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Home testing to tackle illness

WITH thousands of women not taking up the offer of a smear test for cervical cancer, moves are being made to roll out self-sampling kits to tackle the illness. Emma Harper, South Scotland MSP, has welcomed progress towards the Scottish rollout. Miss Harper is a former nurse and is pictured in her nursing days. She has worked with the Scottish Government and NHS Dumfries and Galloway on the issue of self-sampling for cervical cancer screening – raised a question directly with the minister for Public Health last week. In the question, she asked whether delivery of self-testing could be expedited in light of Covid-19 to limit the number of women physically presenting for appointments, whilst simultaneously allowing some cancer screening services to restart. Cervical cancer is a preventable disease yet is one of the most commonly diagnosed cancers globally. Self-sampling screening test processes have already been developed in Denmark, Sweden, Poland and the Netherlands and have proven to both reduce the numbers of people receiving a late diagnosis of the disease and increase the number of people who take up the offer of a test. The self-test swab kit tests for Human Papilloma Virus (HPV) with HPV being the cause of 99.7pc of cervical cancers. In a statement, Miss Harper's office said: "Currently, across Dumfries and Galloway there are around 6,000 women who have defaulted, or not taken up their offer of a smear test which screens for cervical cancer. Across Scotland this number is expected to be around 192,000." NHS Dumfries and Galloway originally started the ground-breaking work on a self-test for the board area and are now working with the Scottish Government to allow the wider-rollout of the test. Miss Harper said: “Six thousand women have not attended for their smear test. This seems like a number that can be reduced by implementing self-sampling screening. “I welcome the opportunity to raise the issue of self-test screening for cervical cancer directly with the Minister for Public Health. This is an issue which I have been pursuing for some time, and I thank NHS Dumfries and Galloway for originally leading the way and spearheading this work ahead of partnering with the Scottish Government to allow a Scotland-wide roll out. “The self-sampling model has already proven to reduce late diagnoses of cervical cancer across various European countries and it has also increased the number of women presenting for a test. Based on the international evidence, I have asked whether a self-test model could be expedited here in Scotland, given the fact that cancer screening programmes have currently stopped due to coronavirus. “I thank Dr William Forson, Dr Gwen Baxter and the team at NHS Dumfries and Galloway who put in the groundwork for this model of self-sampling for cervical cancer screening to be possible and I look forward to speedy progress from the Scottish Government to allow for self-sampling, and therefore some screening services, to be resumed.” Dr William Forson, Consultant Obstetrician Gynacologist, added: “Ethics approval and funding is in place and we are currently working with the National Screening Programme and the Scottish Government and hope to roll this test out soon.” Joe Fitzpatrick, Minister for Public Health, said; “We're looking at how all the screening programmes can be brought back in but I've specifically asked if we can take forward the work around home screening for cervical cancer. “Whatever we do, we have to make sure that patient safety around any testing or screening that happens, particularly at home, is robust, and that we have all the assurances that we need. However, we are looking to see whether that work could be taken forward”.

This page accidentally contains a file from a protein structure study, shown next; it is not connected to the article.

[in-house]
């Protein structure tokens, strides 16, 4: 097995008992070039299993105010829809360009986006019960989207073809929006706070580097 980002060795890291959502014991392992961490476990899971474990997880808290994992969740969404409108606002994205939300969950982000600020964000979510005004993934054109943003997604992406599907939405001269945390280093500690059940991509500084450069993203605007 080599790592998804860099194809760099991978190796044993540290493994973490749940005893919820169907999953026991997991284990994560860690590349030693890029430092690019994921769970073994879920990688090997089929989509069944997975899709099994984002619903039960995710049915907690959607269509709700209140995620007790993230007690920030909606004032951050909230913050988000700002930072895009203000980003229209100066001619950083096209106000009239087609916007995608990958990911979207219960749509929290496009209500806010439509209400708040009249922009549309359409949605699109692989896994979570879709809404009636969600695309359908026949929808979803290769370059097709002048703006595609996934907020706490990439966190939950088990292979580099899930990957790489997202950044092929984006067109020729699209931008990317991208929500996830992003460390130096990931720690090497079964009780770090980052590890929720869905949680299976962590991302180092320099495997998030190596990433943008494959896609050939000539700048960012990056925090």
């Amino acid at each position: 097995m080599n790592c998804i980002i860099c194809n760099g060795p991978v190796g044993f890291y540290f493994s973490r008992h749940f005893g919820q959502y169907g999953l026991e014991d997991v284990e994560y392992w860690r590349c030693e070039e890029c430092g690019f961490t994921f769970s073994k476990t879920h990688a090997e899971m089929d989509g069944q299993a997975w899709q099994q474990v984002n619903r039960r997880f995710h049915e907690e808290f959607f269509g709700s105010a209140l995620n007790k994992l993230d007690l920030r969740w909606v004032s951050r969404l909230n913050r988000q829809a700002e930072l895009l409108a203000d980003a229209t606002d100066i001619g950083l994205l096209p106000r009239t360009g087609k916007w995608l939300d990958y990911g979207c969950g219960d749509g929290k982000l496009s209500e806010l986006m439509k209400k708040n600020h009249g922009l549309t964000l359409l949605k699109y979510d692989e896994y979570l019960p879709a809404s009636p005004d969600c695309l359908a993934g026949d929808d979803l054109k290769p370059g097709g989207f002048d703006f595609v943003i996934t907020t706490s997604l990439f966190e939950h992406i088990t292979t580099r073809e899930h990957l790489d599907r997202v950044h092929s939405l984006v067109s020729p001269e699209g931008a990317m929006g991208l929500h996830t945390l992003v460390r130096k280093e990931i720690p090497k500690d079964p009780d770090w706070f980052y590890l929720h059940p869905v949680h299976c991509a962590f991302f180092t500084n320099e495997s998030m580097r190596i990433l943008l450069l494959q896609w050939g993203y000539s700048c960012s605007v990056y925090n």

<< back Published: 27 May 2020, 09:59

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